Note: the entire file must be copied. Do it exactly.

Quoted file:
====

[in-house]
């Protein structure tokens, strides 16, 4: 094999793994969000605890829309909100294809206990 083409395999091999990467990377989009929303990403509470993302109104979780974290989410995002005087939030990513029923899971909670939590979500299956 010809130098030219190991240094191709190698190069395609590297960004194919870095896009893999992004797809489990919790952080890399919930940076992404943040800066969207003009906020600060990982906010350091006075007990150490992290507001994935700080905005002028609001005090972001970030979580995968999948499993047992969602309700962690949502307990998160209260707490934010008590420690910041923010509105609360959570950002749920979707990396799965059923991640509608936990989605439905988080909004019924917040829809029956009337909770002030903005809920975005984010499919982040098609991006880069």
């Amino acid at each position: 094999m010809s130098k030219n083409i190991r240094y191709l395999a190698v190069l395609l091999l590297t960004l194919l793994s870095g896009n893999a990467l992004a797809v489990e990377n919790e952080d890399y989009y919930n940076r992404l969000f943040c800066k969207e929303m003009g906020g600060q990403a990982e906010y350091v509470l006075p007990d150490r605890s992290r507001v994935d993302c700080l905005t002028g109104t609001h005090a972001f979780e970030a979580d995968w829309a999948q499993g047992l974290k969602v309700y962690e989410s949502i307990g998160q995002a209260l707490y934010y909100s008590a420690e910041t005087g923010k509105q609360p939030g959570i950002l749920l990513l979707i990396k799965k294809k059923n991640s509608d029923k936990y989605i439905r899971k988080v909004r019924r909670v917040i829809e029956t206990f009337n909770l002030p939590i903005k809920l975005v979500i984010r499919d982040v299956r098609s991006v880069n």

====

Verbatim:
[in-house]
């Protein structure tokens, strides 16, 4: 094999793994969000605890829309909100294809206990 083409395999091999990467990377989009929303990403509470993302109104979780974290989410995002005087939030990513029923899971909670939590979500299956 010809130098030219190991240094191709190698190069395609590297960004194919870095896009893999992004797809489990919790952080890399919930940076992404943040800066969207003009906020600060990982906010350091006075007990150490992290507001994935700080905005002028609001005090972001970030979580995968999948499993047992969602309700962690949502307990998160209260707490934010008590420690910041923010509105609360959570950002749920979707990396799965059923991640509608936990989605439905988080909004019924917040829809029956009337909770002030903005809920975005984010499919982040098609991006880069």
């Amino acid at each position: 094999m010809s130098k030219n083409i190991r240094y191709l395999a190698v190069l395609l091999l590297t960004l194919l793994s870095g896009n893999a990467l992004a797809v489990e990377n919790e952080d890399y989009y919930n940076r992404l969000f943040c800066k969207e929303m003009g906020g600060q990403a990982e906010y350091v509470l006075p007990d150490r605890s992290r507001v994935d993302c700080l905005t002028g109104t609001h005090a972001f979780e970030a979580d995968w829309a999948q499993g047992l974290k969602v309700y962690e989410s949502i307990g998160q995002a209260l707490y934010y909100s008590a420690e910041t005087g923010k509105q609360p939030g959570i950002l749920l990513l979707i990396k799965k294809k059923n991640s509608d029923k936990y989605i439905r899971k988080v909004r019924r909670v917040i829809e029956t206990f009337n909770l002030p939590i903005k809920l975005v979500i984010r499919d982040v299956r098609s991006v880069n």